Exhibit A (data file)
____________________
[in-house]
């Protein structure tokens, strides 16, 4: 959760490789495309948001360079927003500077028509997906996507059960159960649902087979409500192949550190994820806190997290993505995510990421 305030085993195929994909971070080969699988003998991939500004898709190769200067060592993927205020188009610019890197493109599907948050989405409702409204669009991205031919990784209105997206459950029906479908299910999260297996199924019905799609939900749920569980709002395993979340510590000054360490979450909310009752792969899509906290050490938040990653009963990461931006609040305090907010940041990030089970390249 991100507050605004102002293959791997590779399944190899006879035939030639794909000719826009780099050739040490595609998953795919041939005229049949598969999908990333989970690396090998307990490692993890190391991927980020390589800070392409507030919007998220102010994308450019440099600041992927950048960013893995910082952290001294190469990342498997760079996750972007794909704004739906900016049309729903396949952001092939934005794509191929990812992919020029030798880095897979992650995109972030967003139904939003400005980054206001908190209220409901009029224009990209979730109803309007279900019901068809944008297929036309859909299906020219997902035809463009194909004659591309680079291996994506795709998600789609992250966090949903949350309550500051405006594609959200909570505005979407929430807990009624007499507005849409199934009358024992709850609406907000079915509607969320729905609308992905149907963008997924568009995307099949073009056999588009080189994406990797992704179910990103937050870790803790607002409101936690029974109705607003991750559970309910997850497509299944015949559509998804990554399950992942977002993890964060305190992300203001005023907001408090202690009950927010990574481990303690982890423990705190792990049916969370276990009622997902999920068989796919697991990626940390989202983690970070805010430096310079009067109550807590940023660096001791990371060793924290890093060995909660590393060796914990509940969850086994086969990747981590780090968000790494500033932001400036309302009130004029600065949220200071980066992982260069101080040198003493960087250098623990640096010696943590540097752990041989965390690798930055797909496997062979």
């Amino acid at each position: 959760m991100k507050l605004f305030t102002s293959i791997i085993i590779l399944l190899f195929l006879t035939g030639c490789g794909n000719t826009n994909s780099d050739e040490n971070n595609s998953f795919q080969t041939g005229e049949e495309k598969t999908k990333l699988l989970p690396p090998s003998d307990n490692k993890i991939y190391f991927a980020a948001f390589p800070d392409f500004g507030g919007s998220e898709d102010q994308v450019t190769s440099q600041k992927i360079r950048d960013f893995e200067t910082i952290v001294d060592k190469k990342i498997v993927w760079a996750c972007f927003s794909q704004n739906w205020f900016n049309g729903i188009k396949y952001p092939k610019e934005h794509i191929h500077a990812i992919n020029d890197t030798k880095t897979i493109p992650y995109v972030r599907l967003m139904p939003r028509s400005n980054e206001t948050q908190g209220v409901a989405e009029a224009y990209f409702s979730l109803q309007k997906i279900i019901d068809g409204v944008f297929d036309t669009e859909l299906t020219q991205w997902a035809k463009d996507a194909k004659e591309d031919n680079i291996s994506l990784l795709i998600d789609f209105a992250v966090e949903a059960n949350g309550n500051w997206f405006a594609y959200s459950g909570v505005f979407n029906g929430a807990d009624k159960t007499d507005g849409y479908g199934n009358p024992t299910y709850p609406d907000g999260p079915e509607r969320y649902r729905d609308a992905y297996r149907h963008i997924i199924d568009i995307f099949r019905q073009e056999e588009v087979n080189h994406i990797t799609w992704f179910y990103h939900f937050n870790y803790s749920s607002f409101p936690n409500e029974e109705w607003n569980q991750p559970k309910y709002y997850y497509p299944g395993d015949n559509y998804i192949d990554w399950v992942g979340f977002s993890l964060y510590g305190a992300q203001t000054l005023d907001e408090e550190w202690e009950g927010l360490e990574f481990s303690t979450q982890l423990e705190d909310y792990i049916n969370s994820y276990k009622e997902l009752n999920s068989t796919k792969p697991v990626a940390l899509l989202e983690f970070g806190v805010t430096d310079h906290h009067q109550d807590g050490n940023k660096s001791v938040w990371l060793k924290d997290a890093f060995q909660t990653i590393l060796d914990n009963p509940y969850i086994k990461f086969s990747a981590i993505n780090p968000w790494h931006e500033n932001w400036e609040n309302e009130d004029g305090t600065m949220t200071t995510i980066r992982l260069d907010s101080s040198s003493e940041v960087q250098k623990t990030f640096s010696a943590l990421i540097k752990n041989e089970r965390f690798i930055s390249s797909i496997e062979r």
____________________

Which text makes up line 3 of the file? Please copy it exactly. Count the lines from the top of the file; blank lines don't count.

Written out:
């Amino acid at each position: 959760m991100k507050l605004f305030t102002s293959i791997i085993i590779l399944l190899f195929l006879t035939g030639c490789g794909n000719t826009n994909s780099d050739e040490n971070n595609s998953f795919q080969t041939g005229e049949e495309k598969t999908k990333l699988l989970p690396p090998s003998d307990n490692k993890i991939y190391f991927a980020a948001f390589p800070d392409f500004g507030g919007s998220e898709d102010q994308v450019t190769s440099q600041k992927i360079r950048d960013f893995e200067t910082i952290v001294d060592k190469k990342i498997v993927w760079a996750c972007f927003s794909q704004n739906w205020f900016n049309g729903i188009k396949y952001p092939k610019e934005h794509i191929h500077a990812i992919n020029d890197t030798k880095t897979i493109p992650y995109v972030r599907l967003m139904p939003r028509s400005n980054e206001t948050q908190g209220v409901a989405e009029a224009y990209f409702s979730l109803q309007k997906i279900i019901d068809g409204v944008f297929d036309t669009e859909l299906t020219q991205w997902a035809k463009d996507a194909k004659e591309d031919n680079i291996s994506l990784l795709i998600d789609f209105a992250v966090e949903a059960n949350g309550n500051w997206f405006a594609y959200s459950g909570v505005f979407n029906g929430a807990d009624k159960t007499d507005g849409y479908g199934n009358p024992t299910y709850p609406d907000g999260p079915e509607r969320y649902r729905d609308a992905y297996r149907h963008i997924i199924d568009i995307f099949r019905q073009e056999e588009v087979n080189h994406i990797t799609w992704f179910y990103h939900f937050n870790y803790s749920s607002f409101p936690n409500e029974e109705w607003n569980q991750p559970k309910y709002y997850y497509p299944g395993d015949n559509y998804i192949d990554w399950v992942g979340f977002s993890l964060y510590g305190a992300q203001t000054l005023d907001e408090e550190w202690e009950g927010l360490e990574f481990s303690t979450q982890l423990e705190d909310y792990i049916n969370s994820y276990k009622e997902l009752n999920s068989t796919k792969p697991v990626a940390l899509l989202e983690f970070g806190v805010t430096d310079h906290h009067q109550d807590g050490n940023k660096s001791v938040w990371l060793k924290d997290a890093f060995q909660t990653i590393l060796d914990n009963p509940y969850i086994k990461f086969s990747a981590i993505n780090p968000w790494h931006e500033n932001w400036e609040n309302e009130d004029g305090t600065m949220t200071t995510i980066r992982l260069d907010s101080s040198s003493e940041v960087q250098k623990t990030f640096s010696a943590l990421i540097k752990n041989e089970r965390f690798i930055s390249s797909i496997e062979r």